After 10 years at the helm of Donald Powers Architects, Donald Powers and his team of designers have changed the name of their Providence firm to Union Studio. The name change was in the works for years, as have some of the firm’s unique projects, like the Sandywoods Farms community in Tiverton and Cottages on the Greene in East Greenwich, which have both recently been completed.
Powers took a few minutes out this week to discuss the name change and developments in architecture.
PBN: So why did you decide to change the firm's name and why did you choose Union Studio?
POWERS: We wanted an optimistic, strong, evocative name that would communicate our particular expertise in merging site design and architectural design. The name Union Studio supports our belief that good design fosters communities. And, it communicates to both clients and employees, current and future, that there is depth and opportunity within this company. That’s very important if you’re trying to attract the best and brightest who need to see a future for themselves. Finally, clients who might otherwise see us as a one-architect boutique, get a better sense of us as an organization with significant resources and talents beyond those any one architect could ever deliver.
PBN: How has the firm changed over the last several years?
POWERS: We have honed our mission and solidified our commitment to mastering the range of skills and services needed to make great places that foster community and hold value. My biggest source of pride is that we have successfully created a firm in which this expertise is shared broadly within the office. We’ve never been interested in individual genius or originality for its own sake, neither of which can really be learned. We’re focused on building a firm which is knowledgeable, skilled, responsible, and effective – in service of our clients and the community.
PBN: Your designs for projects with small cottages in Tiverton and East Greenwich have received a lot of attention. Now that they are finished, do you see these kinds of projects at the front of an emerging trend, or is there an even newer idea that might be the next big thing?
POWERS: There’s always a “next big thing” that comes and goes, but we don’t spend much energy chasing trends. Our interest in cottage communities or “pocket neighborhoods” has been longstanding and is based as much on our looking back at history as forward to the future. Our involvement with The New Urbanism (a broad-based group of professionals dedicated to repairing our built environment by re-learning traditional principles of urban design) has led us to study successful housing models and patterns from the past. We (and others) have merely dusted off and updated forgotten techniques. The bungalow courts of Southern California, workers cottages from pre-war mill towns, even “utopian communities” such as those of the Shakers and Mormons offer a wealth of valuable techniques for creating appropriate, compact, and valuable communities for a less car-dependant world.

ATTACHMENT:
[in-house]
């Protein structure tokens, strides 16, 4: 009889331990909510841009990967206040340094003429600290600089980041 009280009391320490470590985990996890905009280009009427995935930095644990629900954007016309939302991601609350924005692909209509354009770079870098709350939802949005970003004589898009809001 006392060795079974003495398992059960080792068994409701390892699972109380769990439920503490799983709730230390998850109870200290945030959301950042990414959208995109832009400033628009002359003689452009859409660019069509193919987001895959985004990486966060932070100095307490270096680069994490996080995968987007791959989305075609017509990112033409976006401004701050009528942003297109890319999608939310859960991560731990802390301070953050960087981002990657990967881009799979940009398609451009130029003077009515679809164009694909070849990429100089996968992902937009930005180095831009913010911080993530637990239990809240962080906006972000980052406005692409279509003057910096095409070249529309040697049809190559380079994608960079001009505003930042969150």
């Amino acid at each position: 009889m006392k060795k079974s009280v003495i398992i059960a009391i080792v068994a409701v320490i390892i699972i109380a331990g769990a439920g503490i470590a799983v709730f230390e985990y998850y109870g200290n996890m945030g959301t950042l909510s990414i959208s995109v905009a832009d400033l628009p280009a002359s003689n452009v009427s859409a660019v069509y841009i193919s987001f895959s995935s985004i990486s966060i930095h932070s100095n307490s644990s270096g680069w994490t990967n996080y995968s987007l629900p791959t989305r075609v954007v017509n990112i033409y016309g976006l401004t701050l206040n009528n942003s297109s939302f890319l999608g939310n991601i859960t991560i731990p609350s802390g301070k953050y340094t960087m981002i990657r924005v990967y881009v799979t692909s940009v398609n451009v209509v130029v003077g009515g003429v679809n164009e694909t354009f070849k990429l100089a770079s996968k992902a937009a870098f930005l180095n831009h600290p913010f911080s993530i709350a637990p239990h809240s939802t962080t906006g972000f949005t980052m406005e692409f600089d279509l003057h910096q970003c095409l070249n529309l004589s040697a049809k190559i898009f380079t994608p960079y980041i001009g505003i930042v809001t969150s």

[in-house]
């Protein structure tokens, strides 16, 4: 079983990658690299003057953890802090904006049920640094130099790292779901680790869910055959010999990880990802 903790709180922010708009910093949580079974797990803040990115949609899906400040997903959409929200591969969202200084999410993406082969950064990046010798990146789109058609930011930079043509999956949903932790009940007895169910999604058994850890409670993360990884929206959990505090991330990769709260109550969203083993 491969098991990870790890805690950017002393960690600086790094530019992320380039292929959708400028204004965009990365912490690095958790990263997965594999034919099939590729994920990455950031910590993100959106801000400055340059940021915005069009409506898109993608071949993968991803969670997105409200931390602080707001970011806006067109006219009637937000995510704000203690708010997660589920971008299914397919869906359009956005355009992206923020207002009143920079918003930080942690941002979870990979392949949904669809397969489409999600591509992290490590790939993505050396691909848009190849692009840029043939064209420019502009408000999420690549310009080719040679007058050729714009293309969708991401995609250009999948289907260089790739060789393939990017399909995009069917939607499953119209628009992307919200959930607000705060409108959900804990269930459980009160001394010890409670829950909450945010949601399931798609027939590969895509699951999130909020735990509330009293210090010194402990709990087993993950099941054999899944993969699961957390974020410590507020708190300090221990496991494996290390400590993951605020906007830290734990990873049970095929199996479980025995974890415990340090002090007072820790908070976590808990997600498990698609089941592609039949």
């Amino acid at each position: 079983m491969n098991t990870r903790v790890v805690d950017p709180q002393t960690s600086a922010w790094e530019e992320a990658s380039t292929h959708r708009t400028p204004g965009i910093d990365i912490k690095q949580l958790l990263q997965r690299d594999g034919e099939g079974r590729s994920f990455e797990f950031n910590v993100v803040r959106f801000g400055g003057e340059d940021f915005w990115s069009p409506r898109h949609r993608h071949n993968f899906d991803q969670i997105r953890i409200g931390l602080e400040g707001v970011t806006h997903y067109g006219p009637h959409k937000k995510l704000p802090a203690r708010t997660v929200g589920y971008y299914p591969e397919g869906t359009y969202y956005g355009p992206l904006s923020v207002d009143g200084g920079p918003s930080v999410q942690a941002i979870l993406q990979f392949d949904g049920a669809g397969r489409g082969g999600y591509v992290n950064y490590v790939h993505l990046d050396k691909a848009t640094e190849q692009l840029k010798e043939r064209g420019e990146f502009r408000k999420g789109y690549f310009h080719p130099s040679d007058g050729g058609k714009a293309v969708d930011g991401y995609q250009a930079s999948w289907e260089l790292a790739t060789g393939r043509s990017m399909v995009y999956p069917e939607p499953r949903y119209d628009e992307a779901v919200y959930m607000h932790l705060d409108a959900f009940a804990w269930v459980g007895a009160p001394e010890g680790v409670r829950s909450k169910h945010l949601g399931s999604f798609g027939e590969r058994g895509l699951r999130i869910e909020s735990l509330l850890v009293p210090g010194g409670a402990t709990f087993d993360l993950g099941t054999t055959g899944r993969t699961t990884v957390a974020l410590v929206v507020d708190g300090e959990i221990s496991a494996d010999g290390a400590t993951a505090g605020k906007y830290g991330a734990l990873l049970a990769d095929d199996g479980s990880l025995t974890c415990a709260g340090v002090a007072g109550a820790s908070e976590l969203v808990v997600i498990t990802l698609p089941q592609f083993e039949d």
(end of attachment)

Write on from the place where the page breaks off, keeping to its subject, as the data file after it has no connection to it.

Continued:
PBN: How has the prolonged slowdown in new construction changed what architects and designers are doing and do you think they would have been heading in this direction anyway?
POWERS: Painful as it has been for many, in the long run this will turn out to have been good for the profession and our communities. As a profession we were building at a crazy pace and not doing it well. The slowdown has reduced the “increment of development” with the result that smaller projects, on infill sites closer in to town have largely replaced the large lot subdivisions on “greenfields.” That’s a very good thing in our view. For us, the slowdown has also provided the margin in our day to think about other things besides the next deadline. We have been forced to become a disciplined business, after too long not needing to be. As a result we are well positioned to grow as the economy improves, which it certainly will – eventually.
PBN: Now that Sandywood Farms and Cottages on the Greene are completed, what have you learned from these projects?
POWERS: I am more convinced than ever of the need for the architect to acquire a command of the whole process of development if he or she is going to add value for everyone. To the extent we understood and incorporated the needs and concerns of every stakeholder – from community members, municipal officials, and life-safety personnel, to developer, investor and bank, to sales and marketing professionals, buyers, and ultimately, the residents or tenants – we will have been successful at creating places of lasting value.
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